SIR PETER BOTTOMLEY: Tides, currents and wind
There is an occasional fashion to say that Members of Parliament have had little experience of real life. It may be true of a few; it is not right for colleagues I know.
This comes to mind when remembering Labour’s MP Kevin McNamara, the Roman Catholic from Liverpool who chaired the Select Committee for Overseas Development in the late 1970s when we cooperated on how the European Communities could be better partners with economically developing countries.
There was a charming article about his return to Merseyside when he retired from representing Hull after being an undergraduate and a lecturer there: the title was ‘To Hull and Back’.
His father had been a seaman. It would be good for succeeding generations to know about the founders of trades unions. Some rightly became involved in parliamentary politics.
One was Havelock Wilson, campaigner for the rights of merchant seamen. In 1887, he founded the National Sailors’ and Firemen’s’ Union, the NSFU. He opposed the growing links between unions and the Labour party.
This might be seen as a paradox as the Labour party grew from some unions and socialist groups. My view is that whatever the history, union members and our political process would improve if unions became non-party.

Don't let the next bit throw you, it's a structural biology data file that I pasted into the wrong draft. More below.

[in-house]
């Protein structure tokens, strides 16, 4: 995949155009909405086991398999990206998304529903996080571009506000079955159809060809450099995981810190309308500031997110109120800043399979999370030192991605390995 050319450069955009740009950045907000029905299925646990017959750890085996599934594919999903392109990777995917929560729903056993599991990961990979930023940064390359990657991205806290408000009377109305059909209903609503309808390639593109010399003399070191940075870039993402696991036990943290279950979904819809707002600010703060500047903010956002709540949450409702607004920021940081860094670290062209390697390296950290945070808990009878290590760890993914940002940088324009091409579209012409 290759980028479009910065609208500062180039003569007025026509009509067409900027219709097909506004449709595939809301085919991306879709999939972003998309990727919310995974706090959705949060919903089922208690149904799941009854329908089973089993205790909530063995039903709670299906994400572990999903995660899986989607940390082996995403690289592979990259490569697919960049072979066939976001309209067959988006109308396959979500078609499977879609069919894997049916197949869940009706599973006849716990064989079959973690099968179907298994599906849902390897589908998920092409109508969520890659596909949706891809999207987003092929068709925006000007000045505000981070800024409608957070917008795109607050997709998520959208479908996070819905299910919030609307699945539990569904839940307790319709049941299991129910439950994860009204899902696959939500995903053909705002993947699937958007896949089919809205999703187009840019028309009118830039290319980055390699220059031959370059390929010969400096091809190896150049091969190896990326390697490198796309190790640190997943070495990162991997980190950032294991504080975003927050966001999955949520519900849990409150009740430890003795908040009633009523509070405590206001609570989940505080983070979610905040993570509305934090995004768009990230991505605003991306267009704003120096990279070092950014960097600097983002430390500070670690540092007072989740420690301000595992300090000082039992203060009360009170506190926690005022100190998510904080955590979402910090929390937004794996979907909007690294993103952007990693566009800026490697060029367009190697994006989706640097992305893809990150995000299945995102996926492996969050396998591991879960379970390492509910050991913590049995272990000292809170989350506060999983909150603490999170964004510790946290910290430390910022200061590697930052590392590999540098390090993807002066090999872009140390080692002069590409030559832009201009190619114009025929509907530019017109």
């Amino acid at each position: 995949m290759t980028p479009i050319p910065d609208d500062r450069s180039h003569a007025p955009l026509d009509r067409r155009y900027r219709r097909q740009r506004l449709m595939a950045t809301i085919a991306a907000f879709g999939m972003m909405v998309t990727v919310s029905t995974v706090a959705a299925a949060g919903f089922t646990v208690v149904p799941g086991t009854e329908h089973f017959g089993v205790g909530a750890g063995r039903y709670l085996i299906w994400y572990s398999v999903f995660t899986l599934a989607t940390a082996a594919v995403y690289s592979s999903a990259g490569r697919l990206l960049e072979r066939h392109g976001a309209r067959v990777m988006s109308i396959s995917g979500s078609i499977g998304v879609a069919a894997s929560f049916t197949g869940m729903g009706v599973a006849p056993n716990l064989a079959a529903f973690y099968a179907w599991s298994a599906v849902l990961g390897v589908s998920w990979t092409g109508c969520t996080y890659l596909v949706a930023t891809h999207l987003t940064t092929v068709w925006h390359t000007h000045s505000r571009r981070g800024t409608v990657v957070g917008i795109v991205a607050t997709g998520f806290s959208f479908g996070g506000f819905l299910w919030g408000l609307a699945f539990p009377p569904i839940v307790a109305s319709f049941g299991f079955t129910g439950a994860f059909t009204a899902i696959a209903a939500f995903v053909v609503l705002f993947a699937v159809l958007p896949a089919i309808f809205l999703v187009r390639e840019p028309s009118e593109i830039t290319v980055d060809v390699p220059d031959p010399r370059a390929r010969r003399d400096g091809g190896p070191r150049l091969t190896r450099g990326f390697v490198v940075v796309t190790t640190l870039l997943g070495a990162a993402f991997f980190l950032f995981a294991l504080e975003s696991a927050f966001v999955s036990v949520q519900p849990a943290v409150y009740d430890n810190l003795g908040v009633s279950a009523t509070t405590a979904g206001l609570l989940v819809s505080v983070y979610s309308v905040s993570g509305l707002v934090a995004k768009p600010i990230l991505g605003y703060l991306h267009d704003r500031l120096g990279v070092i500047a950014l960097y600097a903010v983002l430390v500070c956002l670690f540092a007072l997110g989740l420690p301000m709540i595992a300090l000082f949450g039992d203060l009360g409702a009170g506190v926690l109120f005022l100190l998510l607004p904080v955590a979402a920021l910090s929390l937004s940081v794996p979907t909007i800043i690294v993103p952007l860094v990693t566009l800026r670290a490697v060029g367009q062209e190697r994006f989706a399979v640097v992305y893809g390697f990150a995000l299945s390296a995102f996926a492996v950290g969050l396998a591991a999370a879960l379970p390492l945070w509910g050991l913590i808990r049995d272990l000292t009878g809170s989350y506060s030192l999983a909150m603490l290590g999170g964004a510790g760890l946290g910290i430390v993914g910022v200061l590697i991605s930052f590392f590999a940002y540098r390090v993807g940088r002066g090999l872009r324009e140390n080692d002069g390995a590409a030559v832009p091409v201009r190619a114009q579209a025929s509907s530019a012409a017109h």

One day I intend to write about Edward Tupper, the powerful organiser for the NSFU, later the National Union of Seamen. It is amazing to read how in 1917, Tupper organised the picket that prevented physically the embarkation of Ramsay MacDonald for a conference of socialist parties in Stockholm just after the Russian Revolution. The union sadly later took quite a time to treat black sailors on the same basis as white sailors.
I still have my Plimsoll shoes, named for the white line’s resemblance to the ships’ Load Lines that help prevent the overloading that caused the deaths of too many sailors.
Samuel Plimsoll was elected MP as a Liberal reformer. An earlier period of destitution gave him sympathy for the struggles of the poor. His parliamentary aim was to abolish the “coffin ships”, described as unseaworthy, overloaded, over-insured by unscrupulous owners uncaring about the risks to the crews.
I arrived first in Liverpool as a supernumerary on SS Theseus, the 7,800 tonne Alfred Holt freighter after working my seven-week passage from Brisbane.
We experienced rough seas in the Australian Bight on passage from Fremantle near Perth to Aden. Plimsoll’s regulations have saved many.
These thoughts come to mind as I sail on the Solent between Sussex and the Isle of Wight in an ancient open sailing boat.
It came into the family from an old commodore whose first journeys in the merchant marine were on cargo ships with sails.
When the seas are rough, I sing his songs and hymns. My favourite sailors’ song includes the line ‘My father is in politics, a good and righteous man’ – that is the cleaned up version.
In political service as when sailing or making a passage, we can normally cope with the tides, currents and adverse winds if we know where we are aiming for, and if we have some skill, experience, safety equipment and the possibility of help from the vigilant Coastguard and the RNLI.
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